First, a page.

T-Mobile USA and Sprint hope that pledges by their parent companies to stop using Huawei’s telecommunications equipment in their other mobile operators’ infrastructure will pave the way for a $26 billion merger to go ahead.
Huawei has effectively been frozen out of the US market, so neither T-Mobile nor Sprint use the Chinese firm’s equipment in their infrastructure, but other operators owned by Deutsche Telekom and Japan’s Softbank do.
Australia has banned its operators from using Huawei equipment in their 5G rollouts on national security grounds, while it has been suggested that the US has been placing pressure on its allies – including Germany and Japan - to take similar action.
Reports last week suggested that Deutsche Telekom and Japan’s Softbank were reconsidering the role of Huawei kit across their portfolio and Reuters (opens in new tab) says the two firms believe this could lead the proposed merger to be approved by the Committee on Foreign Investment in the United States (CFIUS) as early as this week. All parties involved reportedly declined to comment.
The transaction has plenty of implications for the US domestic market, with the number of major players reduced from three to four. The two operators have appealed to regulators by claiming the merger is the only way to rapidly create a truly national 5G network, thanks to T-Mobile’s spectrum holdings.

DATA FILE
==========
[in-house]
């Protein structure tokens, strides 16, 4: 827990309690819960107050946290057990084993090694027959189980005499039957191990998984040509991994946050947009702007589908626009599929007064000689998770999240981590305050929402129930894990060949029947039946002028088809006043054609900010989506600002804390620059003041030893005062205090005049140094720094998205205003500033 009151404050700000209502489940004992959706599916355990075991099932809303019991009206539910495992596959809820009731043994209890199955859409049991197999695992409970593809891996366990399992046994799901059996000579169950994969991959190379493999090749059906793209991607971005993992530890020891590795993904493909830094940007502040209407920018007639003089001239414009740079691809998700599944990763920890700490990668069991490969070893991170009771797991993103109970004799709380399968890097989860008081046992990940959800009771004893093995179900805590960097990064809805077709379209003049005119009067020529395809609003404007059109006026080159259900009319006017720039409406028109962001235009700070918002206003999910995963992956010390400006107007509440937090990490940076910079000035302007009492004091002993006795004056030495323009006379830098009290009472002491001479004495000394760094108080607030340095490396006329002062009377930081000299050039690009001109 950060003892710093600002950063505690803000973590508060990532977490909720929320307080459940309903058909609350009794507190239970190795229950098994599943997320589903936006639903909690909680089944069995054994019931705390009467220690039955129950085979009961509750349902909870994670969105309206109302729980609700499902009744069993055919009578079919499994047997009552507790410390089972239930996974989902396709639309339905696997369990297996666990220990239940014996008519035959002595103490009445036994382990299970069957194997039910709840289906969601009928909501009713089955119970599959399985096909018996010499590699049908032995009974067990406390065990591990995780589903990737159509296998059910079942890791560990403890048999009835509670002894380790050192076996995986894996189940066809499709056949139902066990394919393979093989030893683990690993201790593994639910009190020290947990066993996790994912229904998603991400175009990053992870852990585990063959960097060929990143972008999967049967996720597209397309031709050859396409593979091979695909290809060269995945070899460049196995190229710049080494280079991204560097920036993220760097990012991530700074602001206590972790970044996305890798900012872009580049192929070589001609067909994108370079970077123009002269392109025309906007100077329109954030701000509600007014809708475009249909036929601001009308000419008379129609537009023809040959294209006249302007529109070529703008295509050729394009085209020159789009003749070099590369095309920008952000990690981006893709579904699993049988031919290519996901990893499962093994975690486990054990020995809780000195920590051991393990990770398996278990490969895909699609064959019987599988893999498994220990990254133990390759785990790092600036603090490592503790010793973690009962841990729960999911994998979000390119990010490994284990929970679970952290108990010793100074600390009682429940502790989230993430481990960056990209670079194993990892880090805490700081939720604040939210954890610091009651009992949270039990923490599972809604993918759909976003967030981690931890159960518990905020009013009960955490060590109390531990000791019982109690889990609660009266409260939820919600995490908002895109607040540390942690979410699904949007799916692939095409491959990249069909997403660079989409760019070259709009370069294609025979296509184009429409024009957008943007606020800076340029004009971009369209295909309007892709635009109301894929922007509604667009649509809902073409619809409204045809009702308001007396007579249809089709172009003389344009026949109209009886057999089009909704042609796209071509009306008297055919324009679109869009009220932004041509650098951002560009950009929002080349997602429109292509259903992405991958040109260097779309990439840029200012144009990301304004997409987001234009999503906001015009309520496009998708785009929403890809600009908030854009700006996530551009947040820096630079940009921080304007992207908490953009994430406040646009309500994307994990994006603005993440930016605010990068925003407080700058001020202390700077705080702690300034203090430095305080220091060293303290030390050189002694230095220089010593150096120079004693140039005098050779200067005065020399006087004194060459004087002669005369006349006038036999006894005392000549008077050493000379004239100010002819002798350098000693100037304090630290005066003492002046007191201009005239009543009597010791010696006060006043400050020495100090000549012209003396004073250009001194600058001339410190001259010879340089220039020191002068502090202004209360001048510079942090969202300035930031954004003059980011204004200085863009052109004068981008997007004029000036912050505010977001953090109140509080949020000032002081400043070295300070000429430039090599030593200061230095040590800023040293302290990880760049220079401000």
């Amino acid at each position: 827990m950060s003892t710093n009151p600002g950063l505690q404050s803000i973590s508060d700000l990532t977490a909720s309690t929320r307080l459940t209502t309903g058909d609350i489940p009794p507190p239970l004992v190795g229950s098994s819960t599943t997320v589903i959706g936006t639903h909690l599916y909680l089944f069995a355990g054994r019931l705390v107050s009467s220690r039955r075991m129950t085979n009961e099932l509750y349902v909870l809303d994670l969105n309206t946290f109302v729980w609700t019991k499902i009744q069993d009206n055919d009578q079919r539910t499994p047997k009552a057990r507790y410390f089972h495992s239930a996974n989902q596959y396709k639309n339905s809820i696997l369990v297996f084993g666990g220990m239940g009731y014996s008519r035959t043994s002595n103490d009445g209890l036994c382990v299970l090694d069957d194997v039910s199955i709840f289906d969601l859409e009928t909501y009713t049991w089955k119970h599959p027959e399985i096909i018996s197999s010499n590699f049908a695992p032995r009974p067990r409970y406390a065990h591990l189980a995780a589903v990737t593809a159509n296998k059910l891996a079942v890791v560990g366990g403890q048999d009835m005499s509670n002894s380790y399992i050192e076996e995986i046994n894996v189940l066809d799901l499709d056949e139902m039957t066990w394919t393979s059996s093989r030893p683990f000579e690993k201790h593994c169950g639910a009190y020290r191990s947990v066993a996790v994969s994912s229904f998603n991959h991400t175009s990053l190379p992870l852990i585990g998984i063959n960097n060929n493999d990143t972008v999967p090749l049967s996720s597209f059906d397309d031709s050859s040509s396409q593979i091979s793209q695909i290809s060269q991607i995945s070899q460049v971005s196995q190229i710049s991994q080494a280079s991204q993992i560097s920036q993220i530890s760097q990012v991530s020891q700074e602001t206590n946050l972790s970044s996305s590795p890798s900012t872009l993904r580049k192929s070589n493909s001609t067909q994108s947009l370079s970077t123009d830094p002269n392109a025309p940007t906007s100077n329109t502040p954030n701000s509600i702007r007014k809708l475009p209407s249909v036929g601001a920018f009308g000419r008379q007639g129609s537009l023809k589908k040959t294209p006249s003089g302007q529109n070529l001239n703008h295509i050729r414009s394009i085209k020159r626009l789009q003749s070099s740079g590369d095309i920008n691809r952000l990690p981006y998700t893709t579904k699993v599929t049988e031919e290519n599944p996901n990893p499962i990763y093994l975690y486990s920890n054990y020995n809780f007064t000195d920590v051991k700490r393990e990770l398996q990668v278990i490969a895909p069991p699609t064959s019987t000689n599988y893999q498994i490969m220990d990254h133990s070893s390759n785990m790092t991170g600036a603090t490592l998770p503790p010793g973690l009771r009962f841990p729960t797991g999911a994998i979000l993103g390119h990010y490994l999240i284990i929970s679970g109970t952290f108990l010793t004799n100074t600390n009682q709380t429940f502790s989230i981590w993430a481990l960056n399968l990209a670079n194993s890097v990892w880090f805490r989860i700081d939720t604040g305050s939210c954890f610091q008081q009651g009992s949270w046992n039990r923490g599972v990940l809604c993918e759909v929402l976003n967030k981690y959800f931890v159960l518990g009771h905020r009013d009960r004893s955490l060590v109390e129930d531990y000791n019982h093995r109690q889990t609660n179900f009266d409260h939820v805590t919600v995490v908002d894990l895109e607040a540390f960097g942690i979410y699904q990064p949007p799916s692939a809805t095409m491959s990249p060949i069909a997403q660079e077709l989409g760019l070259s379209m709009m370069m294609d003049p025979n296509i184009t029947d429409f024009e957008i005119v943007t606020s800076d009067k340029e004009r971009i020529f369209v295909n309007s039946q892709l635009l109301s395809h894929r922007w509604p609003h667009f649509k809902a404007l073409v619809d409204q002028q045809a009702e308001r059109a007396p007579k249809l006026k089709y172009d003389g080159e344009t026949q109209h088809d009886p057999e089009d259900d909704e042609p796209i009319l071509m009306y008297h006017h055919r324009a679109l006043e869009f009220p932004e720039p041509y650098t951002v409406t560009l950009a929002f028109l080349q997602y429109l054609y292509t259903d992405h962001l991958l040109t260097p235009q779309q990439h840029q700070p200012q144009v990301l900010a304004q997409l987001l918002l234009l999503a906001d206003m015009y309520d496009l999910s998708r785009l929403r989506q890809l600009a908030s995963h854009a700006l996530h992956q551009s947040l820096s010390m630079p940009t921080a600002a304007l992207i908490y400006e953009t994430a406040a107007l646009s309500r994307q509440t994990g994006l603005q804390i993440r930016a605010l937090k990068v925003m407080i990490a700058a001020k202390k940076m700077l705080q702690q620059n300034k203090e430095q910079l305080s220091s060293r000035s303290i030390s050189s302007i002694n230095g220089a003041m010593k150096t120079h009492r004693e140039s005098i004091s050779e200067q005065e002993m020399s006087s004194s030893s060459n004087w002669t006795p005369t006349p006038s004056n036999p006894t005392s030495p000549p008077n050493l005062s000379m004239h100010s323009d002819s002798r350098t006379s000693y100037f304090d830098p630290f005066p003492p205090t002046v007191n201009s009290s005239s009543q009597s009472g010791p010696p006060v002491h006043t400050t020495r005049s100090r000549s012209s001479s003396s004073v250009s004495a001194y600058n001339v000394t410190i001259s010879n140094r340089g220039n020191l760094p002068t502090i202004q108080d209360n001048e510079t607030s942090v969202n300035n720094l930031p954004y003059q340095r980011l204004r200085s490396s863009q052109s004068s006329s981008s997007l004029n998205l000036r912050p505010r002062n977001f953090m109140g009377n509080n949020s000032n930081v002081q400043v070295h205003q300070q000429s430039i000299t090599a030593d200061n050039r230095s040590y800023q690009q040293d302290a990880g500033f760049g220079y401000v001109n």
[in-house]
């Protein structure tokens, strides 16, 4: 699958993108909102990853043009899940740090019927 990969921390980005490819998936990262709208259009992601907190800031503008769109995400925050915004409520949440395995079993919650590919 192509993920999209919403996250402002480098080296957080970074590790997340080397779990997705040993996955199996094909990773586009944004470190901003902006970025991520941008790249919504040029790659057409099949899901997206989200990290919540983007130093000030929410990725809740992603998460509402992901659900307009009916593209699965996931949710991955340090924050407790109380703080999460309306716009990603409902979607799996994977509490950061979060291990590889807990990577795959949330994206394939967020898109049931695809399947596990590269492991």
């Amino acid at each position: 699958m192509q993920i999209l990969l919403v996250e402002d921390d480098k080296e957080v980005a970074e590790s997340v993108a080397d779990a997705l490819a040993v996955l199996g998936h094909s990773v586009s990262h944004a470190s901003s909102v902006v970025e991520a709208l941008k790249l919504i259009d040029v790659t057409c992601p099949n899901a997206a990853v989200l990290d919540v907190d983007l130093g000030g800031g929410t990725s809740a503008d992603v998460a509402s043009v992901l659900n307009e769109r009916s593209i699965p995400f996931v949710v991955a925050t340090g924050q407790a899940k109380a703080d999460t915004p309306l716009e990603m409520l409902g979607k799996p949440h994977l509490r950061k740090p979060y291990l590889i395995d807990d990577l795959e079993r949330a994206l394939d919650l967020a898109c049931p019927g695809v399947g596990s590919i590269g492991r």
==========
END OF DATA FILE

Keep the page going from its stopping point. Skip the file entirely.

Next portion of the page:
But this latest development could have ramifications well beyond the US.
The main basis for these security fears is a perception that Huawei is linked to the Chinese government and that the use of the company’s equipment risks the possibility of backdoors that could be used for espionage. These fears are heightened by 5G because of the sensitive information these networks will carry.
Huawei has repeatedly denied such accusations, pointing out that it works with security agencies around the world and that it sells products to more than 500 operators in 170 countries without issue. This includes the UK, where BT, EE, Vodafone and Three are all customers.
There will be little demand among operators for barriers to the use of Huawei kit as this would reduce choice, hinder innovation and increase costs. Last month, Huawei revealed it had shipped more than 10,000 5G base stations outside China and had signed 22 commercial 5G contracts with foreign operators.
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